I then handed her $100 and said, “If you ever get into a bind, you call me.”

She responded, “I will call you anyways Mom”.

She reached across the seat towards me. I grabbed onto her and lost it.

This surreal moment was happening. She was leaving early in the morning on a plane out to L.A. She was flying across the country.  She was going to a place I did not agree with and staying with people I am unsure of. She was going against my wishes. She was leaving school. She was leaving everything behind her. I felt like she was walking into the lion’s den and it scared the shit out of me.

She too lost it and she cried, “Thank you Mom. Thank you for everything. I know you still believe in me and that’s the only thing that keeps me going. Just thank you Mom. I love you more than anything.”

My heart broke in a million pieces in that moment. I wanted to scream at her. I wanted to lock her up in her room. I wanted her to finish high school. I wanted my little girl back.

I did not scream at her. I held her tighter in that moment that I had her. I was the last to let go. I knew from the first day she told me what this was going to be and how it would play out.

She told me a few months ago that she was leaving home when she turned 18.

Originally, I told her over my dead body. I certainly wasn’t going to make it easy for her. But in my heart, I knew what she knew. She was going to leave and I couldn’t stop her. I had to let go. And I couldn’t burn the bridge with her, nor did I want to.

No, I absolutely do not agree with her choice in her life right now. Out of everyone, she knows this best, and she knows why. But she also knows that no matter what I will always believe in her. I will always love her. And I will always expect great things from her. I expect her to dig deep. I expect her to remember her roots and all the lessons I taught her. I expect her to make it. I expect her to ask for help if she needs it along the way.

And I also hope that she finds what she is desperately searching for. I had a million dreams for her, but perhaps those dreams were mine. I still don’t totally understand all why she needs to do this. Perhaps there is a part of her that needs to understand herself and what she’s made of. She told me she feels “stuck” here in this small town.  And honestly, there is a piece of me that understands that feeling. I too have felt that before at a time in my life.

I hope she learns herself as she needs to. I hope that God will keep his hand upon her. I hope that she will one day return, wiser, still thankful, and with growth.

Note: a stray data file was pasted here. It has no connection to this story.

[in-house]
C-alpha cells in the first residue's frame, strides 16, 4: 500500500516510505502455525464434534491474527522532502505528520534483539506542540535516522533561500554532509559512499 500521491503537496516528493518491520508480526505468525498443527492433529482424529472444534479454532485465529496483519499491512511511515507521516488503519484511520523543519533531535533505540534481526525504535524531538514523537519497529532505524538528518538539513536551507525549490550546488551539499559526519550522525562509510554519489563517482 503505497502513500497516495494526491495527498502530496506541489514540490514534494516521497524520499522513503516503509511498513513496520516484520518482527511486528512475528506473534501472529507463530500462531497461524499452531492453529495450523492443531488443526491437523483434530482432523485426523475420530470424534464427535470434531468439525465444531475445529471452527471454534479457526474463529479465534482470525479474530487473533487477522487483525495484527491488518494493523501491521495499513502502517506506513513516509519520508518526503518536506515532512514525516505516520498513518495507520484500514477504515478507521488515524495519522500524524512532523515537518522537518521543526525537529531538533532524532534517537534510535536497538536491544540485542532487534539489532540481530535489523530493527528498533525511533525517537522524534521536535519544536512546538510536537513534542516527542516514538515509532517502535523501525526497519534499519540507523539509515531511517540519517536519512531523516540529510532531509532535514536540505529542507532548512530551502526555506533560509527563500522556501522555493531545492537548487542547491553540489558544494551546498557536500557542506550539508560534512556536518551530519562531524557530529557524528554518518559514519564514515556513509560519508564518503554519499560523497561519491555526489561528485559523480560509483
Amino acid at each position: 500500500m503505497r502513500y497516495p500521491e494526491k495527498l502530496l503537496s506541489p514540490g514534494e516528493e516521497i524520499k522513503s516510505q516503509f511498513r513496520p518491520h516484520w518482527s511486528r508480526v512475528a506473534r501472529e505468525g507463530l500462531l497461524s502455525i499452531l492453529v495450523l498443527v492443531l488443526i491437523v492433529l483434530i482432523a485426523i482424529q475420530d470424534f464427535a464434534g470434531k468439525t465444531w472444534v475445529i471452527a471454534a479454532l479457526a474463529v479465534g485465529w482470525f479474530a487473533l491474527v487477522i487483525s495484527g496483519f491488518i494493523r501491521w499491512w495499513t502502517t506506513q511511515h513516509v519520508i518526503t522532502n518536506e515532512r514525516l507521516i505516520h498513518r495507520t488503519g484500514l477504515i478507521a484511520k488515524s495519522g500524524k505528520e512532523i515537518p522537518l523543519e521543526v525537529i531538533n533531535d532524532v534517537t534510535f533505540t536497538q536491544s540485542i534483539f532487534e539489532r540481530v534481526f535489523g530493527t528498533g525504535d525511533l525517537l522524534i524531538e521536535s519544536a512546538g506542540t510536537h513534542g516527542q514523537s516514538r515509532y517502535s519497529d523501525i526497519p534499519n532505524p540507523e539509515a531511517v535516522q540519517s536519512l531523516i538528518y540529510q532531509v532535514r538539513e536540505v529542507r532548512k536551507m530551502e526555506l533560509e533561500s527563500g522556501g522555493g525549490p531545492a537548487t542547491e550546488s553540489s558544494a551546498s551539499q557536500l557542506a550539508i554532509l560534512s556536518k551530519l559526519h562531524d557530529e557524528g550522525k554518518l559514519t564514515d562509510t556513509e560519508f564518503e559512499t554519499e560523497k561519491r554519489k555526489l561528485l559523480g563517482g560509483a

I hope she receives grace along the way and can fully recognize and appreciate it.

And more than anything, I hope she gets what she needs when she needs it.

© LifeasChristine, 2017. Unauthorized use and/or duplication of this material without express and written permission from this blog’s author and/or owner is strictly prohibited. Excerpts and links may be used, provided that full and clear credit is given to LifeasChristine with appropriate and specific direction to the original content.

“Don’t let go Christine.”

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It was a long day at the hospital. I was alone.

It felt like the weight became mine to bear and it felt heavier when I was by myself.

I hated being alone.

He didn’t know who I was. On so many levels, it made me feel more alone.

The nurse came in to change him.

I walked out of the room and down the hall.

I needed to find a place to rest. I needed oxygen – if for only 5 minutes.

I found a little room down the hall with the words “Consult Room” on the door.

I pushed the door open and found no one in there.

Honestly, I was grateful. I wasn’t up to pleasantries. I didn’t want to talk to random strangers. My life had just flipped upside down and inside out. I was holding on by a thread.

The peacefulness of a quiet room ended within a few minutes.

Three people walked in. It was a mother, father, and their adolescent son. One of them asked me if it was okay if they came in and sat. I knew what it meant to find a place when you needed a place, despite my wanting to not share the space.

“Yeah, that’s fine. I’m just waiting here.”

The last thing I wanted to do was make small-talk. Yet, it began…

I probably initiated, though I don’t actually remember.

They asked me who I was visiting. I explained the situation. I probably went into too much detail. I usually do.

I learned that their young daughter had a tumor. The surgery went well. They removed the tumor. They found it because they noticed a large growth that kept growing on the side of her neck. They were beyond grateful it wasn’t cancer. They were taking her home in the morning.

I remember being envious of that… “taking her home in the morning”.

I had been at the hospital long enough that I knew my way around and was often helping people with directions. The ladies in the lobby that checked ID’s, no longer needed to ask who I was there to see; they knew the name and the floor.

They asked me where I was from. I told them about an hour away.

I learned that they were from my neighboring county.

We chatted for about 20 minutes, until they could go in and see their daughter. She had just gotten out of surgery.